Senate Majority Leader Mitch McConnell (R-Ky.) is reportedly worried about the confirmation battles that could loom for two of President Donald Trump’s top potential nominees to replace former Supreme Court Justice Anthony Kennedy.
McConnell believes that the lengthy trial record of Judge Brett Kavanaugh, appointed in 2006 to the U.S. Court of Appeals for the District of Columbia Circuit, and his previous stints in President George W. Bush’s administration may prove to be obstacles during the confirmation process, The New York Times reported Saturday.
The pages of legal rulings and other documents authored by Kavanaugh “is said to run into the millions, which Mr. McConnell fears could hand Senate Democrats an opportunity to delay the confirmation vote until after the new session of the court begins in October, with the midterm elections looming the next month,” the newspaper said. McConnell also “is uneasy about relitigating Bush-era controversies, the officials briefed on his discussions with Mr. Trump said,” the Times reported
Additionally, McConnell warned Trump he could risk losing the support of moderate GOP senators Susan Collins of Maine and Lisa Murkowski of Alaska if he nominates Amy Coney Barrett to the high court, according to the Times.
Barrett, 46, was appointed to the U.S. Court of Appeals for the Seventh Circuit just last year. She is popular among social conservatives and is seen as especially open to eliminating constitutional protection for abortion rights.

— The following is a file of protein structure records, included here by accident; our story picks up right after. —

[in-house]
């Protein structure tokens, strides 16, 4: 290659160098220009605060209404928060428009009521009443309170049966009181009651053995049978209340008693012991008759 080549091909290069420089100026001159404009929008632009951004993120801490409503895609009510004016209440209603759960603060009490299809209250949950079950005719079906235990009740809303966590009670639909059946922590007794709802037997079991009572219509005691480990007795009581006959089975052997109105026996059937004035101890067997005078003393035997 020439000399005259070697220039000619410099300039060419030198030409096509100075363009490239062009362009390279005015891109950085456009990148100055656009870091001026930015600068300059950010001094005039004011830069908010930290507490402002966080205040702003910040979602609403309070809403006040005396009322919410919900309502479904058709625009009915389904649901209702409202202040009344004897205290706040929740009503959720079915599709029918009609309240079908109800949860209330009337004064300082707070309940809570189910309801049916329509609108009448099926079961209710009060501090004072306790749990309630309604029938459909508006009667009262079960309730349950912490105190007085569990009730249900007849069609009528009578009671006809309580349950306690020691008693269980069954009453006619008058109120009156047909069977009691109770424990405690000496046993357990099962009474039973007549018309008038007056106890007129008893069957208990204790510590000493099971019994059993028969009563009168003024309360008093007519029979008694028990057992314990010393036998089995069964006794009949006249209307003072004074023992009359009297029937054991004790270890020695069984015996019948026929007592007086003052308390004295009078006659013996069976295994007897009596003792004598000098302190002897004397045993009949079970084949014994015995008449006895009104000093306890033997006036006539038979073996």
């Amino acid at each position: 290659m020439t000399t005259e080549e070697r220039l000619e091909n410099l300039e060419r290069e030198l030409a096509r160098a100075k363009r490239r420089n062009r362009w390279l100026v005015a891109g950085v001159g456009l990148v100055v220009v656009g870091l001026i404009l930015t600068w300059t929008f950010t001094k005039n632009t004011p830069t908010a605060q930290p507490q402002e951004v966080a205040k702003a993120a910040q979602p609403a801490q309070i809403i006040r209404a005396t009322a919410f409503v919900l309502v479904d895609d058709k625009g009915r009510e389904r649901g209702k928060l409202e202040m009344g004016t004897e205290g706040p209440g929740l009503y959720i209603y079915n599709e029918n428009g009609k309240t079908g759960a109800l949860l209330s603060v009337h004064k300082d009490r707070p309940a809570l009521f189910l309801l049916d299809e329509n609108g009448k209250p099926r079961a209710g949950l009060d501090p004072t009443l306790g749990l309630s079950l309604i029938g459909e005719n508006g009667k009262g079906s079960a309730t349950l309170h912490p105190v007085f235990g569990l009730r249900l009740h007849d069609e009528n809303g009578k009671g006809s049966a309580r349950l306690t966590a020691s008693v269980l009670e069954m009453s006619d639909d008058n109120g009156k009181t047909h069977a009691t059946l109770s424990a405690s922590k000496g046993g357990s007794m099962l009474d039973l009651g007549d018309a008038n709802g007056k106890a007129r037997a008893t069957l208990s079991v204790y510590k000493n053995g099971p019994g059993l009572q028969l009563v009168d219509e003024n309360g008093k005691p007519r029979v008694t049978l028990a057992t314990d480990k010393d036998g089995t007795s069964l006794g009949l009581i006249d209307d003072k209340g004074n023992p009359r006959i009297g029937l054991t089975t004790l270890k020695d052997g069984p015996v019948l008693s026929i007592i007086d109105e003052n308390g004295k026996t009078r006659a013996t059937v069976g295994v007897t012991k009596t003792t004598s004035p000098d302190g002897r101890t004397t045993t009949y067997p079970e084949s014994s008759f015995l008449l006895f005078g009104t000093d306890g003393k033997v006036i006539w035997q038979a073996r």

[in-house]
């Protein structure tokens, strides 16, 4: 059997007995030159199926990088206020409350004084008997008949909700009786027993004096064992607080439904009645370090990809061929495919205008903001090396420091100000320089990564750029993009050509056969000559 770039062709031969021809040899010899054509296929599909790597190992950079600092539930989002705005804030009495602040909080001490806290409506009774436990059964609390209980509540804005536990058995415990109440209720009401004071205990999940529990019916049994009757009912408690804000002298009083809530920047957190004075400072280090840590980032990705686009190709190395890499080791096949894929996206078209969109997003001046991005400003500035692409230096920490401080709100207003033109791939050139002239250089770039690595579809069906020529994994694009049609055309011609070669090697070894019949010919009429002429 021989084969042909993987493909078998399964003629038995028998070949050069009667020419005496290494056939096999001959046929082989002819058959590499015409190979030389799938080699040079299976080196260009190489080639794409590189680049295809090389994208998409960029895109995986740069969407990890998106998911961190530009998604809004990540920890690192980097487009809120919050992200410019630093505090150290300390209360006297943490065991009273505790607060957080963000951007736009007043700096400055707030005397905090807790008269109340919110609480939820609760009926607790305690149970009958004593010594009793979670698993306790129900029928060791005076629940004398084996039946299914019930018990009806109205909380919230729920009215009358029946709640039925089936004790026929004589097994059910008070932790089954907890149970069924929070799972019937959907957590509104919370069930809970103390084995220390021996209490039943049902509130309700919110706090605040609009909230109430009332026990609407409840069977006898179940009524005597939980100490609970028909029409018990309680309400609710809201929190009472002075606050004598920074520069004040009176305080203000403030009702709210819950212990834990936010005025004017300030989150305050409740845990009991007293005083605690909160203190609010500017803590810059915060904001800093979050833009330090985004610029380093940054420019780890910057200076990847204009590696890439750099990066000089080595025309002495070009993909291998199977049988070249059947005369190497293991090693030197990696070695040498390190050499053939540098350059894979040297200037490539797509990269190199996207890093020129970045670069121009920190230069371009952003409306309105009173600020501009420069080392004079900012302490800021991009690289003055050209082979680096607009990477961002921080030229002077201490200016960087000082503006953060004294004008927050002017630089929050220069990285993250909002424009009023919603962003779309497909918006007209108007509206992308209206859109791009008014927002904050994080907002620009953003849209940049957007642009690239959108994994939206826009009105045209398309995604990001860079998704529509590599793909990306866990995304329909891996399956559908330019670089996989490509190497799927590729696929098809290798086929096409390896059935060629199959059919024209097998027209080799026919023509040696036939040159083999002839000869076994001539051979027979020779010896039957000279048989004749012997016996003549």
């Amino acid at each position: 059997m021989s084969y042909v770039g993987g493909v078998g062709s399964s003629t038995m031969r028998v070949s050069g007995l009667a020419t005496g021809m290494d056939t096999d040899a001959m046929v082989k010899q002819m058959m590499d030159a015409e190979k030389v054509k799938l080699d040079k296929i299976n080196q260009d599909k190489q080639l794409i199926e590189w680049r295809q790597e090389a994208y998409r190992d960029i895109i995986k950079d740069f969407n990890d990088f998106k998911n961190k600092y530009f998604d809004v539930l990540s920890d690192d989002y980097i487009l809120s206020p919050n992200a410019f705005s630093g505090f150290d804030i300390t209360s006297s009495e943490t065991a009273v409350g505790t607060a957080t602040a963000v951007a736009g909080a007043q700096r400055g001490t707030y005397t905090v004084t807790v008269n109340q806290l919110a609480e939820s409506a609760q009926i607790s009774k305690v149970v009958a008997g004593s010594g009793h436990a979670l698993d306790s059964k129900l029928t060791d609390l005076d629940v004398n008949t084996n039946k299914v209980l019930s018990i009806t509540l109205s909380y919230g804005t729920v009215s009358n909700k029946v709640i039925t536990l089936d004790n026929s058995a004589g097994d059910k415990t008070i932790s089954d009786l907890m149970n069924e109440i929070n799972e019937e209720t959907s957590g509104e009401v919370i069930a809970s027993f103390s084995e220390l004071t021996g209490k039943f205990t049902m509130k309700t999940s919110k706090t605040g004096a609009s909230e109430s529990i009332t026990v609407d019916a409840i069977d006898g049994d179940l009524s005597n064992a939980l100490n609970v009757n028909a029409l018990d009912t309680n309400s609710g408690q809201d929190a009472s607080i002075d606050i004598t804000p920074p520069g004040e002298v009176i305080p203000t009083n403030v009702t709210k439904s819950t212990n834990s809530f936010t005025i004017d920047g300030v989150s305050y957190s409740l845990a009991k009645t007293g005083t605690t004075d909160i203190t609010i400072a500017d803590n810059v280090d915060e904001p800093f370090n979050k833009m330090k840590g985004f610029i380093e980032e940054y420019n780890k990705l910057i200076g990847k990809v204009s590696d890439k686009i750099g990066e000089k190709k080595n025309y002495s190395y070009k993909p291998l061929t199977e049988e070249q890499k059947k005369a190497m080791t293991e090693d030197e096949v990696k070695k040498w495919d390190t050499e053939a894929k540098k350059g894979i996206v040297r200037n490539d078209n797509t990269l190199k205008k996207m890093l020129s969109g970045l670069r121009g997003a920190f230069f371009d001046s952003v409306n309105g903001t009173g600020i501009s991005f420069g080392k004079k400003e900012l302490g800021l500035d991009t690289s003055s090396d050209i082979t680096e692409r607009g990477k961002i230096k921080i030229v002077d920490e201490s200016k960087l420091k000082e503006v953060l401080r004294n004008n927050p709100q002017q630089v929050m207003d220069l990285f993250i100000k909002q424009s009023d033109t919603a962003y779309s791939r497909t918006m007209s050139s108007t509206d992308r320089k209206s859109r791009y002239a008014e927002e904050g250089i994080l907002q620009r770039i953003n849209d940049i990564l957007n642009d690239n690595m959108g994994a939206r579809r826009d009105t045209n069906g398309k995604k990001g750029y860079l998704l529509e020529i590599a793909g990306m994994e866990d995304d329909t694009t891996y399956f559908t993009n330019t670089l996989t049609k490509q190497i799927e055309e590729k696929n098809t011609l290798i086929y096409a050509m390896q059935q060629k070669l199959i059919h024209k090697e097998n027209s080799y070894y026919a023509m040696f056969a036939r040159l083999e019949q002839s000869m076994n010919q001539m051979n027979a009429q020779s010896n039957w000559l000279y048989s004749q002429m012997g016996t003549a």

McConnell told Trump that Raymond Kethledge and Thomas Hardiman, two other federal appeals court judges on the president’s high-court shortlist, would have an easier path to approval in the Senate, according to the Times.
Kavanaugh, 53, is favored by White House counsel Donald McGahn, and some observers have ranked him as the front-runner for the court nomination. But he also has come under criticism from parts of the GOP conservative base who view him as insufficiently committed to some of their key causes, especially repeal of the Affordable Care Act.
“The thing that concerns me the most about Brett Kavanaugh is that all the people who said [Supreme Court Chief Justice] John Roberts would be a rockstar for the right say the same about Kavanaugh,” tweeted conservative radio host Erick Erickson.
In 2012, Roberts cast the key vote in a 5-4 court decision that preserved the ACA.
Kavanaugh’s role in the multipronged investigation into President Bill Clinton led by independent counsel Ken Starr, in the 1990s could also become a focal point if Trump names him to replace Kennedy. Kavanaugh co-wrote a portion of the final Starr Report that made the case for Clinton’s impeachment on broad grounds such as lying to his staff and misleading the public.
Kethledge, 51, was appointed to the U.S. Court of Appeals for the Sixth Circuit in 2008. He’s seen as a solidly conservative choice with less baggage than Kavanaugh.
Hardiman, 53, was appointed to the U.S. Court of Appeals for the 3rd Circuit in 2007 and was previously a strong contender for the Supreme Court seat left vacant by the death of the late Justice Antonin Scalia. Trump, in one of his first major decisions as president, picked Neil Gorsuch instead.
Trump is scheduled to announce his Supreme Court nominee in a televised address from the White House on Monday at 9 p.m.